A week-long DDoS attack that launched a flood of traffic at an Asian e-commerce company in early November was the biggest such incident so far this year, according to Prolexic, a company that defends websites against such attacks.
The distributed denial-of-service attack consisted of four consecutive waves launched from multiple botnets between Nov. 5 and Nov. 12, 2011, Prolexic said.
It estimated that up to 250,000 computers infected with malware participated in the attack, many of them in China.
At the height of the attack, those computers made 15,000 connections per second to the target company's e-commerce platform, swamping it with up to 45 Gbps of traffic, Prolexic said. It declined to name the company, one of its clients, citing a confidentiality agreement.
The reason for the attack is unknown, but a disgruntled user or a competitor performing industrial sabotage are two of the possibilities, said Prolexic CTO Paul Sop.
"Sometimes we also see a state-sponsored or state-complicit attack because of large amounts of out-of-country Internet payments for these e-commerce transactions. The state does not collect taxes for them and in some countries these e-commerce transactions are targeted," he said.
Rival DDoS mitigation vendor Arbor Networks didn't have information on this particular attack, but said that Prolexic's description is consistent with data collected recently.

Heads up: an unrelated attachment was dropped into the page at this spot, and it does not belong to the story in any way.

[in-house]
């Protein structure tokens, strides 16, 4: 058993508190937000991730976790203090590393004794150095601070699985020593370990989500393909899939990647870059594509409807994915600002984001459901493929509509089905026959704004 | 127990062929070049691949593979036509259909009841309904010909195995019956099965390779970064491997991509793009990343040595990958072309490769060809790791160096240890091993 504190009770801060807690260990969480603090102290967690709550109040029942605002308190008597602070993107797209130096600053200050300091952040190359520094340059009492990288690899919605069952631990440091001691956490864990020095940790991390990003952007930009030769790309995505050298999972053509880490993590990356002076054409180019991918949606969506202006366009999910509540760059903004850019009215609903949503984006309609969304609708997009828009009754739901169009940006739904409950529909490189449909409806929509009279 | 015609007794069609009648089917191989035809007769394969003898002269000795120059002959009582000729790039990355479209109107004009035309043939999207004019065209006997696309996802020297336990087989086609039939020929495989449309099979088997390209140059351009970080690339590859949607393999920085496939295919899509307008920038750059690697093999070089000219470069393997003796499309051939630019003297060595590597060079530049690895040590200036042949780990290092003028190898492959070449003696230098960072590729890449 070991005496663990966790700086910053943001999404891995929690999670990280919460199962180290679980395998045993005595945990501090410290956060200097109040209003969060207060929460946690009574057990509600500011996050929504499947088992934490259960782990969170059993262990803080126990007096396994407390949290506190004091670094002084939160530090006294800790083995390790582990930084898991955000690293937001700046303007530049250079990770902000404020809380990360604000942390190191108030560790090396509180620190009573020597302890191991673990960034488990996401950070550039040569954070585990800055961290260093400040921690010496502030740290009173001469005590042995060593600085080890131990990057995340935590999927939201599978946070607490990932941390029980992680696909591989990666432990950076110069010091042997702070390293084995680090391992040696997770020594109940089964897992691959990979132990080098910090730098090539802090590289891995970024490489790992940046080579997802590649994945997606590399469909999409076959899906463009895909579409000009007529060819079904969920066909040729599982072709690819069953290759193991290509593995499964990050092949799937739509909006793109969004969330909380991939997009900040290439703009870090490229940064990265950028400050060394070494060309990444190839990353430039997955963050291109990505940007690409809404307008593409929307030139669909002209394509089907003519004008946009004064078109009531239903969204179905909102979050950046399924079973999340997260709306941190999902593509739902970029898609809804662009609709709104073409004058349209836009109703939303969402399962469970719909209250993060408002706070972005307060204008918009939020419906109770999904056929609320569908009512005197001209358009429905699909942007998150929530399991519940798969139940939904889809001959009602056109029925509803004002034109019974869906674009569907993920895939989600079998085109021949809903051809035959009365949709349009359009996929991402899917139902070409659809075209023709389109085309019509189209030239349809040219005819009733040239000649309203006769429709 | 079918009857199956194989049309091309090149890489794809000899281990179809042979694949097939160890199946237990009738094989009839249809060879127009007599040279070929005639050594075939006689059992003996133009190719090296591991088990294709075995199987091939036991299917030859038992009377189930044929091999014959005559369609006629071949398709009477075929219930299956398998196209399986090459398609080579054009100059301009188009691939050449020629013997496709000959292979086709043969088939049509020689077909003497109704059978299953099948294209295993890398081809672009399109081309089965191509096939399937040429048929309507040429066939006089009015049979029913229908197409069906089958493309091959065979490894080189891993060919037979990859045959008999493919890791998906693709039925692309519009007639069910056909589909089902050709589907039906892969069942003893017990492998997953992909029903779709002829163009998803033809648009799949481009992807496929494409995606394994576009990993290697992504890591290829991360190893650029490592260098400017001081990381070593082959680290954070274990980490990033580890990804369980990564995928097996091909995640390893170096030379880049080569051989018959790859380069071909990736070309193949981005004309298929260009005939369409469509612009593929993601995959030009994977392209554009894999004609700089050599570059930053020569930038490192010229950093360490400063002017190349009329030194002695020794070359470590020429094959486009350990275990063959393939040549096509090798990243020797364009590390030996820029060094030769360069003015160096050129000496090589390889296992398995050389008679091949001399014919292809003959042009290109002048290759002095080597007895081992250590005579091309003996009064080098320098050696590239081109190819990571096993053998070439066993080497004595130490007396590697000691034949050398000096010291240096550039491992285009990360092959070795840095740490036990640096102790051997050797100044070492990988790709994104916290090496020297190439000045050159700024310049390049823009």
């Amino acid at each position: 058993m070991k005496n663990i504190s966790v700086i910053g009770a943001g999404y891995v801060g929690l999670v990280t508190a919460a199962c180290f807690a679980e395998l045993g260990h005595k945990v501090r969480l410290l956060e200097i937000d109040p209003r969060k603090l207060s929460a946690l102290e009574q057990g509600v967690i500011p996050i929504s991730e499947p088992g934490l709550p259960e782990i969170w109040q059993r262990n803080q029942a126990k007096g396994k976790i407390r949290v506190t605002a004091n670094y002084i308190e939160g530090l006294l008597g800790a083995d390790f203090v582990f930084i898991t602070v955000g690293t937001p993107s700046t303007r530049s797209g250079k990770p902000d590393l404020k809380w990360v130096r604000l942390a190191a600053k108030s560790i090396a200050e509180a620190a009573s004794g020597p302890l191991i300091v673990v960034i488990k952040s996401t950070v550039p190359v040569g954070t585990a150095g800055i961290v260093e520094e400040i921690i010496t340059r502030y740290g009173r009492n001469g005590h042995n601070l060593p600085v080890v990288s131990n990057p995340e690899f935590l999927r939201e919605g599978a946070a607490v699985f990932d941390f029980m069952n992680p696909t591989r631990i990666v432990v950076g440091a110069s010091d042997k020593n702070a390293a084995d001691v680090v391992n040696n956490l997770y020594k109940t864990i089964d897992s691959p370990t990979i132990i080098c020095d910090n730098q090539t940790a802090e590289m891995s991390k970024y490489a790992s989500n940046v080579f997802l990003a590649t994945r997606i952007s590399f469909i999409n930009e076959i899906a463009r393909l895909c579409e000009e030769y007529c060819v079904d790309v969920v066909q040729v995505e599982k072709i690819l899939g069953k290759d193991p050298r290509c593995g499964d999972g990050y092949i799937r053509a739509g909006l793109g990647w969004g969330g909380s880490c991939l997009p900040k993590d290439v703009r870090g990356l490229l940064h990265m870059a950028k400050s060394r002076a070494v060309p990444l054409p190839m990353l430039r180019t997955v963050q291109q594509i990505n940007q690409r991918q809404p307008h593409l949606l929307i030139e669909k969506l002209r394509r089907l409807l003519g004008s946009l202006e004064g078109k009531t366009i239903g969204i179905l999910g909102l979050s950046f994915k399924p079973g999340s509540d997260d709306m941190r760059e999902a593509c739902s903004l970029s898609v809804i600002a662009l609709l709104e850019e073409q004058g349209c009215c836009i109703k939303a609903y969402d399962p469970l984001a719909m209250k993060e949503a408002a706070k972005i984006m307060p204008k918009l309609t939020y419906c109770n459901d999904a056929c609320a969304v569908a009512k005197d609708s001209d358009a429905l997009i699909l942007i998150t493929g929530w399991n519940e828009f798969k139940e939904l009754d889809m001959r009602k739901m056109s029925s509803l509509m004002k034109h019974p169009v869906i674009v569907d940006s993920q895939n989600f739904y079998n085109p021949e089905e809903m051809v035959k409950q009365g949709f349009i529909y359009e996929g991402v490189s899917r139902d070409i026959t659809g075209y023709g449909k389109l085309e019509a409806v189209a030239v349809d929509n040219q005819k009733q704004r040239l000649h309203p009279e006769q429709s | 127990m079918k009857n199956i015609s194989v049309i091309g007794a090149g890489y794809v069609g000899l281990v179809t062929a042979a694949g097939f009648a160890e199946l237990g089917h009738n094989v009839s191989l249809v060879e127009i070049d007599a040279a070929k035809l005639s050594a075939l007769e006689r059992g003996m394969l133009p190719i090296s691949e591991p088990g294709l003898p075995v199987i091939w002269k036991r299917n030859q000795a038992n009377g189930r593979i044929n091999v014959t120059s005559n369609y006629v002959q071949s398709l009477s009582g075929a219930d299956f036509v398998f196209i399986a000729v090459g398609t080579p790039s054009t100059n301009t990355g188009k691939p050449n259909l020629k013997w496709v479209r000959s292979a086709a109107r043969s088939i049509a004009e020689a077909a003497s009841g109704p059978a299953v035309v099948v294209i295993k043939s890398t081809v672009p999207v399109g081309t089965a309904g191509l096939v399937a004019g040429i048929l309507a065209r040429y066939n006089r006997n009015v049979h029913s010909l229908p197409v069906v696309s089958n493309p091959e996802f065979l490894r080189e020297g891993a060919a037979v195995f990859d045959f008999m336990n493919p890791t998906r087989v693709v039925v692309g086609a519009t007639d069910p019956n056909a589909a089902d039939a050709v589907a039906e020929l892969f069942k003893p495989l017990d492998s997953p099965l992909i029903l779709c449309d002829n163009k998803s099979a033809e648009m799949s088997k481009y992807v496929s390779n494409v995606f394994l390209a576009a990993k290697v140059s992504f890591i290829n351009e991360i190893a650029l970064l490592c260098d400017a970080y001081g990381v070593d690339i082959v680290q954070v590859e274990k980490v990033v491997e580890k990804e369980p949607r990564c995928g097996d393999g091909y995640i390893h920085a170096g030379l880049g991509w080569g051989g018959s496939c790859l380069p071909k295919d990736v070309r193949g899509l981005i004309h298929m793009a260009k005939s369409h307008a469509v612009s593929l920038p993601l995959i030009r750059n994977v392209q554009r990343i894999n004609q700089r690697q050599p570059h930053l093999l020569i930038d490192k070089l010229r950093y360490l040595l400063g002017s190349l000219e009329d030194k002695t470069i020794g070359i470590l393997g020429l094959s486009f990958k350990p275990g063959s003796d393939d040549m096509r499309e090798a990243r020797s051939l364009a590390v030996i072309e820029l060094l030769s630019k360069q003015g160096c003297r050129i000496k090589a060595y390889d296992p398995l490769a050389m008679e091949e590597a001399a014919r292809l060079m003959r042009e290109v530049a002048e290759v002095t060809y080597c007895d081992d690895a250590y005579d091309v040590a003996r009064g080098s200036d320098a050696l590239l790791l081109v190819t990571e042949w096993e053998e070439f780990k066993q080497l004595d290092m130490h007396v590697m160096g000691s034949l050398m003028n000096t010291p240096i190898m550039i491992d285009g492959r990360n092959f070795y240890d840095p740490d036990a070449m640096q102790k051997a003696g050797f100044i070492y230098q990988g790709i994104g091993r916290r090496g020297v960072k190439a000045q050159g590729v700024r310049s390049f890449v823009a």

The size of the attack described by Prolexic is plausible, and is just above what Arbor saw in the third quarter, said Jose Nazario, Arbor's senior manager of security research.
While this DDoS event might be the biggest so far this year, it is far from the largest of all time. The biggest attack observed by Arbor in 2010 peaked at over 100 Gbps, Nazario said.
Prolexic also said it had observed incidents exceeding 100 Gbps in the past. While attacks are typically less powerful now, their frequency has increased, the company said.
There are still thousands of botnets capable of taking out 99 percent of the websites on the Internet, said Sop.
Today's attackers prefer to use the combined power of smaller botnets instead of building large ones, he said. "If you run a huge monster botnet it is more likely to catch the eye of security professionals and law enforcement. Attackers know they can stay under the radar if their botnets are less than 50,000 in size."
This year, most of DDoS traffic came out of Asia, but the problem remains a global one. For example, last week Prolexic recorded a number of attacks that originated in Eastern Europe.
However, when counting the number of infected computers that participate in DDoS attacks, China and the U.S. take the top spots, the company said.
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